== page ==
No matter how big or small your garage may be, it has one big advantage over anything else. That’s unloading the lumber which beats carrying it downstairs or into a room that you have transformed into your work area which can be quit the task. Like everything there are pros’ and cons’ and there is nothing wrong with a basement wood shop. I’ll get to that in minute. Woodworking in a small space also means that hopefully less floor space that has to be swept up and maintained. However, working in a garage usually means that it won’t be climate controlled.
Imagine trying to work when it’s 20 degrees below 0 outside on a project that has to be done by a certain time. It makes it damn miserable which my father soon found out. So his solution at the time was to install radiant heating in the garage which worked out well for his purposes. If this is something that you want to do be careful that it is designed not to cause any fires from all the sawdust that will be flying about. This heat source is just one example that could be used but your situation might be different. Having a heated workshop in a cold climate is very important not just because of comfort, but because some things don’t react well with the cold.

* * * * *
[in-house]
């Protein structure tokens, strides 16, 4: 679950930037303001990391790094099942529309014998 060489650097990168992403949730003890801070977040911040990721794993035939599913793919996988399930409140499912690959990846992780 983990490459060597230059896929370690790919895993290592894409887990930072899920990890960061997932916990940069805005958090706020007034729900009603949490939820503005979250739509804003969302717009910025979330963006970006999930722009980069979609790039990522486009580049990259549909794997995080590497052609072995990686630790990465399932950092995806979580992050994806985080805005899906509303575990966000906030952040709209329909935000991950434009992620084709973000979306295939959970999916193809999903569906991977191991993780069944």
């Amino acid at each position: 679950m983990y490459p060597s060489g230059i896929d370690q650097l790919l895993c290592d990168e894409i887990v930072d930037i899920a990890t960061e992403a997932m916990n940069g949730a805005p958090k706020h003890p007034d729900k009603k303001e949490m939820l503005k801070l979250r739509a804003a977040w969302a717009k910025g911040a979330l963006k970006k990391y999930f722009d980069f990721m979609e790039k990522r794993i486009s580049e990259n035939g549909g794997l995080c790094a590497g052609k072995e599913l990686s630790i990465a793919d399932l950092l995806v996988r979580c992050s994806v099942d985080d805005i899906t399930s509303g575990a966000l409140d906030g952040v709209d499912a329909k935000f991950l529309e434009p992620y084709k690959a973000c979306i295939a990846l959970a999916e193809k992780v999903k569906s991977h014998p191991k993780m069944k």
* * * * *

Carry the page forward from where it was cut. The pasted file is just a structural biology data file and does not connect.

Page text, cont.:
Woodworking In a Basement
Let’s say that the house you live in does have a garage but you are unable to turn it into a wood workshop. The next option that might be available to you is the basement. This served dad well when I was a kid growing up before we had our house built. Some things to keep in mind if you use the basement are make sure that you have enough ceiling room, I would say at least 8 feet. Whatever projects you build be sure that you can get them out without too much difficulty or if you have outside access that would be great. In other words don’t build a boat. This area will work out fine for small projects to somewhat medium size projects. My rule of thumb is don’t make something that will take more that 2 people to carry up the stairs.